After a year of complaints, public relations nightmares, the underwhelming subscription service MoviePass is shutting its doors permanently. MoviePass managed to stay afloat for a few years, but did not gain much traction until 2017, thanks to their competitive $9.95 monthly plan. A great price for the ability to watch a movie every day.

Their monthly plan drew in millions of new subscribers. While they should have seen this coming, the price destroyed MoviePass' bottom line, forcing them to change their pricing, which angered many of their subscribers.

This continued failure even made it difficult for subscribers to cancel their service. In order to make their service affordable to their subscribers, the company had to pay full price for tickets, while earning less from subscription fees. This caused MoviePass to post losses on a routine basis. They have continued to seek someone to finance their service. Theater companies including AMC, Regal, and Alamo Drafthouse, found a way around MoviePass and launched their own monthly subscription service.

MoviePass peaked in 2018 and never seemed to stay afloat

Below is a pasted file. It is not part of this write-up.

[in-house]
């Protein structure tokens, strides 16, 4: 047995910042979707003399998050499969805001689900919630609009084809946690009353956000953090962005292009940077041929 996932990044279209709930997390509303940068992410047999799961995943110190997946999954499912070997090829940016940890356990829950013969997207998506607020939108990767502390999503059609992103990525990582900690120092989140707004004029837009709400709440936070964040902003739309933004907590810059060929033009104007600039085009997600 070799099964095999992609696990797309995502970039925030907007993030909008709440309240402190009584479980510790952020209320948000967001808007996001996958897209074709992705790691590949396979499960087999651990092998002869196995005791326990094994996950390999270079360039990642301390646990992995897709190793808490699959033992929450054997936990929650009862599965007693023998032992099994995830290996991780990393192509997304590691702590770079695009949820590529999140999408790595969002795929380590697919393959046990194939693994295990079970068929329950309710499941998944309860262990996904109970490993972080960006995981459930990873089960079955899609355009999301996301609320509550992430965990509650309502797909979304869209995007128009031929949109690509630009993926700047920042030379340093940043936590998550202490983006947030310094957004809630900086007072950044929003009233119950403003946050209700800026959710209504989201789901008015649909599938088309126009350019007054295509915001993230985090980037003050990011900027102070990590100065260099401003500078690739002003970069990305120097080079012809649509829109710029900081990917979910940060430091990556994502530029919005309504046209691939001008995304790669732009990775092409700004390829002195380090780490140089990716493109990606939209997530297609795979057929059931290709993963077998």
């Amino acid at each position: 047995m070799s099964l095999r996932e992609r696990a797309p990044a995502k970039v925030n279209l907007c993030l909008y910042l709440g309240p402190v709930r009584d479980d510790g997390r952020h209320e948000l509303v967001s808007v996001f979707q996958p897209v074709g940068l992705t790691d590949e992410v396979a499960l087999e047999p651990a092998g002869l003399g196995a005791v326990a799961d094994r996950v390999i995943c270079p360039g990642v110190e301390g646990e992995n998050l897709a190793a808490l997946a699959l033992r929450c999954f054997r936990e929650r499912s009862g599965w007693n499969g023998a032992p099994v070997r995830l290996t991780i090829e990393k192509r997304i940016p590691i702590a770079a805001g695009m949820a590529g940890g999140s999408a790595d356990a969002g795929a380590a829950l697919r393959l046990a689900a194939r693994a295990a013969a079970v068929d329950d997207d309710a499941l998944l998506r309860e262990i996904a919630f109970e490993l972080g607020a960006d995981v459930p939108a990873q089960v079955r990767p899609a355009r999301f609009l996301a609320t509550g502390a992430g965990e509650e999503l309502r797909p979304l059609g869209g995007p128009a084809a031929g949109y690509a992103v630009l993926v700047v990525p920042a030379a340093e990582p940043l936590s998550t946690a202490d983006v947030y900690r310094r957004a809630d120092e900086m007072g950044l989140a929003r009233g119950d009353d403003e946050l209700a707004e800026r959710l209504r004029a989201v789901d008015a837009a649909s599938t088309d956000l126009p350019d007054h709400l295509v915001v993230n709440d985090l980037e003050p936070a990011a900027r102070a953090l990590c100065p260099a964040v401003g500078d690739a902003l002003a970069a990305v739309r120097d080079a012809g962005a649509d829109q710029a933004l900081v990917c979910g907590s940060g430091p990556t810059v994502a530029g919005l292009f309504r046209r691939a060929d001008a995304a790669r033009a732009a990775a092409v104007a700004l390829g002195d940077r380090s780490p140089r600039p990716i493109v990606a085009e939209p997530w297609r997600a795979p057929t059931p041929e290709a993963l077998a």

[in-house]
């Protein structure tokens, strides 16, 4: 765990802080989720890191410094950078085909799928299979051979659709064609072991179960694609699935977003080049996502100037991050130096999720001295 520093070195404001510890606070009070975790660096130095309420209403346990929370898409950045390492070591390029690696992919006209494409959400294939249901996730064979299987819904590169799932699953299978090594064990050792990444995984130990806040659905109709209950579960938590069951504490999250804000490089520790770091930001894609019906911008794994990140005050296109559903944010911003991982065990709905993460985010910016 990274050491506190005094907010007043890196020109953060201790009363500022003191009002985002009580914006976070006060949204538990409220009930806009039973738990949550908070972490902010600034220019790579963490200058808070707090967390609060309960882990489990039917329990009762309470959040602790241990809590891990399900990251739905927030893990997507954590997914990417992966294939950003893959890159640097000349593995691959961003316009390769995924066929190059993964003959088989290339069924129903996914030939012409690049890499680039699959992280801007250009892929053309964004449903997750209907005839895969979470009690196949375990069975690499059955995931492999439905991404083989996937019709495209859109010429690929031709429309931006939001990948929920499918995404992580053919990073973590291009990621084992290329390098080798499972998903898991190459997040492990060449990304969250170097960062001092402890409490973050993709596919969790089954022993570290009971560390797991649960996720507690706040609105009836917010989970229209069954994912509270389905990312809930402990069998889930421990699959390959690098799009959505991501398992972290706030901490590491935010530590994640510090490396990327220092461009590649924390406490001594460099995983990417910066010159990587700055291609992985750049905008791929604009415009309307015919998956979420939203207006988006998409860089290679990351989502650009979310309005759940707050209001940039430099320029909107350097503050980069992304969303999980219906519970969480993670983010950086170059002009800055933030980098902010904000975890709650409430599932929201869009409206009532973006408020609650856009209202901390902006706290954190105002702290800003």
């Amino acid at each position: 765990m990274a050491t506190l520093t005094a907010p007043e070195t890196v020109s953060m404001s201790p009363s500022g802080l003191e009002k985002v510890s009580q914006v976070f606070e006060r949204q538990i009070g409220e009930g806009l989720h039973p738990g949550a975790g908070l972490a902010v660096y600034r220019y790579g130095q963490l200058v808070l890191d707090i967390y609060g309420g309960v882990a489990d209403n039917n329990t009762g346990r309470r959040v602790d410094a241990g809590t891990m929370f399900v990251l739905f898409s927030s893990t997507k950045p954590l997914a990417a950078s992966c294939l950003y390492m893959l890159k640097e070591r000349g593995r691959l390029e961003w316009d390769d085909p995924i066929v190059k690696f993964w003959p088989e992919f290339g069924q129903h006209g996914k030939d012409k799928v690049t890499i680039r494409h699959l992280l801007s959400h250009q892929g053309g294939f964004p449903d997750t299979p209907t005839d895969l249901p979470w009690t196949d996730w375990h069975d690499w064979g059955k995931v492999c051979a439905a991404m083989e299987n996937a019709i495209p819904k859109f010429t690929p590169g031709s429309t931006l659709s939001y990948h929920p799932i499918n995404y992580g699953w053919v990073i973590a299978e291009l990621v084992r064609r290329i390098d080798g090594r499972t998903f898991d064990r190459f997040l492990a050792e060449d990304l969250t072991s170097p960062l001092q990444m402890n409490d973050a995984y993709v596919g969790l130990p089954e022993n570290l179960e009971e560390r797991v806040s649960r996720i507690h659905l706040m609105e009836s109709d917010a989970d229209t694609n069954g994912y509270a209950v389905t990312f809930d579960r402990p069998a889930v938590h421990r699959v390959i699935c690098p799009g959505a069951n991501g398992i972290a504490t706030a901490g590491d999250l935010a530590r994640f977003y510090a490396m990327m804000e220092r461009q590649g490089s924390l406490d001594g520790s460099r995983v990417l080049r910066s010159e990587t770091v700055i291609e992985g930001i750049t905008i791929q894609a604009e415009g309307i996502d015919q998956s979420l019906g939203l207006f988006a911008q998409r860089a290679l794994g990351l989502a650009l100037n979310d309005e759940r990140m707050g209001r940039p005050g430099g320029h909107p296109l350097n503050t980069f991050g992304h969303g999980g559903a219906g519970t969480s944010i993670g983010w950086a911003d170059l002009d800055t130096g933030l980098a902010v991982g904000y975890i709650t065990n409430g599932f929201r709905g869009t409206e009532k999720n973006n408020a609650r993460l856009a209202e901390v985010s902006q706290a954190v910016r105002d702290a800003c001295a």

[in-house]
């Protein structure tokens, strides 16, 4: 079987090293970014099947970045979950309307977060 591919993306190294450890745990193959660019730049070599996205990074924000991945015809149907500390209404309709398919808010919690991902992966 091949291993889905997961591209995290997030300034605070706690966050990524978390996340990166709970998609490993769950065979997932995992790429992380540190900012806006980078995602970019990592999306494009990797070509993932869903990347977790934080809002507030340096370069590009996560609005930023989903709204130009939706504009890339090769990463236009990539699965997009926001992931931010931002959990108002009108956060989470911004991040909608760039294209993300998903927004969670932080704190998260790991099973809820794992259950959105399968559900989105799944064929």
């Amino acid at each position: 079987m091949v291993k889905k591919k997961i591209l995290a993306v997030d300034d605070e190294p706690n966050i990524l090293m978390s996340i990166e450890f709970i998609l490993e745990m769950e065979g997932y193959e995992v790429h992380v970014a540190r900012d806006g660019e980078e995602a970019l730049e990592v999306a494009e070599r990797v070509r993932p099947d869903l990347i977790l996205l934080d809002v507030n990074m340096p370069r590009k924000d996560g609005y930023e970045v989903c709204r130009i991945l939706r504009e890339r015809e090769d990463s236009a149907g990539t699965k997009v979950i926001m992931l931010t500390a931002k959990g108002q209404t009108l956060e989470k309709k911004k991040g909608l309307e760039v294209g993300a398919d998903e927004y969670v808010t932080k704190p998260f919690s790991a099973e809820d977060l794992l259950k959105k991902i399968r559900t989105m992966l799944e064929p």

MoviePass really only saw a decent amount of success for a year, before MoviePass started running out of money in 2018. Since then, MoviePass altered their price plans, as well as restricting the number of films per month. However, due to serious questions of unethical business practices, the company still continued to fail. The Hollywood Reporter confirmed that MoviePass final day was Saturday.

MoviePass' demise comes as their competitor Sinemia closed its doors as well, after receiving complaints and continued technical issues with their app. MoviePass has been silent since July 4, despite claims by the company, that the service would be upgraded.

Without MoviePass, AMC and Regal would never see subscription service thrive

MoviePass may have been a massive failure, it still led to the launch of a handful of similar subscription services, including those offered by AMC and Regal. While subscribers were limited to what theaters accepted MoviePass, it still revolutionized the moviegoing experience. As the industry grows, the average ticket prices have risen. Without MoviePass' failure, the reality of subscription-based service for moviegoers would not have become a reality.

Cinema giants across the globe have started their own subscription services including AMC, which launched their "A-List" plan in 2018 and Cinemark which recently launched a similar program. Both AMC and Cinemark have drawn in over 500,000 subscribers. Helios and Matheson said they are still looking for ways to finance its operations, but have acknowledged that it may not be possible to find financing. With MoviePass gone for good, we will have to wait and see what happens to their competitors and whether they fall victim to similar circumstances.

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